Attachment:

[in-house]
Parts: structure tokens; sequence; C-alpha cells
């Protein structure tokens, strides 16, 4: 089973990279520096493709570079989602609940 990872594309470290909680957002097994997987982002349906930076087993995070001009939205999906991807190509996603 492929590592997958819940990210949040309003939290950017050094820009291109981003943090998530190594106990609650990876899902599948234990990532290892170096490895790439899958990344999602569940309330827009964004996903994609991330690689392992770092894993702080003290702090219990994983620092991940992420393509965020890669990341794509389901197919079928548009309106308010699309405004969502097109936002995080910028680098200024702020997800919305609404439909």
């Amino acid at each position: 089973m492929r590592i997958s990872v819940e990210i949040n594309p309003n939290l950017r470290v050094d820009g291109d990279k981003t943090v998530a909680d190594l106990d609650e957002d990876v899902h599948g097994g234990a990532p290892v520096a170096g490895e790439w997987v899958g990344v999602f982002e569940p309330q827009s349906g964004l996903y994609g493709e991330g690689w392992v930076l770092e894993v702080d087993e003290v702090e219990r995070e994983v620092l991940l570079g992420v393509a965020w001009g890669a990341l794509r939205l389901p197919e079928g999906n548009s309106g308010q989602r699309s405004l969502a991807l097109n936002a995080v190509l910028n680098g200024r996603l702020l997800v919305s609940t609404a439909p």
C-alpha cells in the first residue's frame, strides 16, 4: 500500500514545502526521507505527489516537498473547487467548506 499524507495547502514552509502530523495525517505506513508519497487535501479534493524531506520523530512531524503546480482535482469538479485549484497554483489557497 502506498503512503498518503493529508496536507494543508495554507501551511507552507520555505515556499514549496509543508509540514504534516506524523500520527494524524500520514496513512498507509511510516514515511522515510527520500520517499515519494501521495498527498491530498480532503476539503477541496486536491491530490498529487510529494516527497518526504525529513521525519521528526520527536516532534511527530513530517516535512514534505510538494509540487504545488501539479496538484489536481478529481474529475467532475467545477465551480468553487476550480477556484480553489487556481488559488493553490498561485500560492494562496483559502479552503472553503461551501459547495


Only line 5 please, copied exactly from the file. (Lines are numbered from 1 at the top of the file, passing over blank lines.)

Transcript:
C-alpha cells in the first residue's frame, strides 16, 4: 500500500514545502526521507505527489516537498473547487467548506 499524507495547502514552509502530523495525517505506513508519497487535501479534493524531506520523530512531524503546480482535482469538479485549484497554483489557497 502506498503512503498518503493529508496536507494543508495554507501551511507552507520555505515556499514549496509543508509540514504534516506524523500520527494524524500520514496513512498507509511510516514515511522515510527520500520517499515519494501521495498527498491530498480532503476539503477541496486536491491530490498529487510529494516527497518526504525529513521525519521528526520527536516532534511527530513530517516535512514534505510538494509540487504545488501539479496538484489536481478529481474529475467532475467545477465551480468553487476550480477556484480553489487556481488559488493553490498561485500560492494562496483559502479552503472553503461551501459547495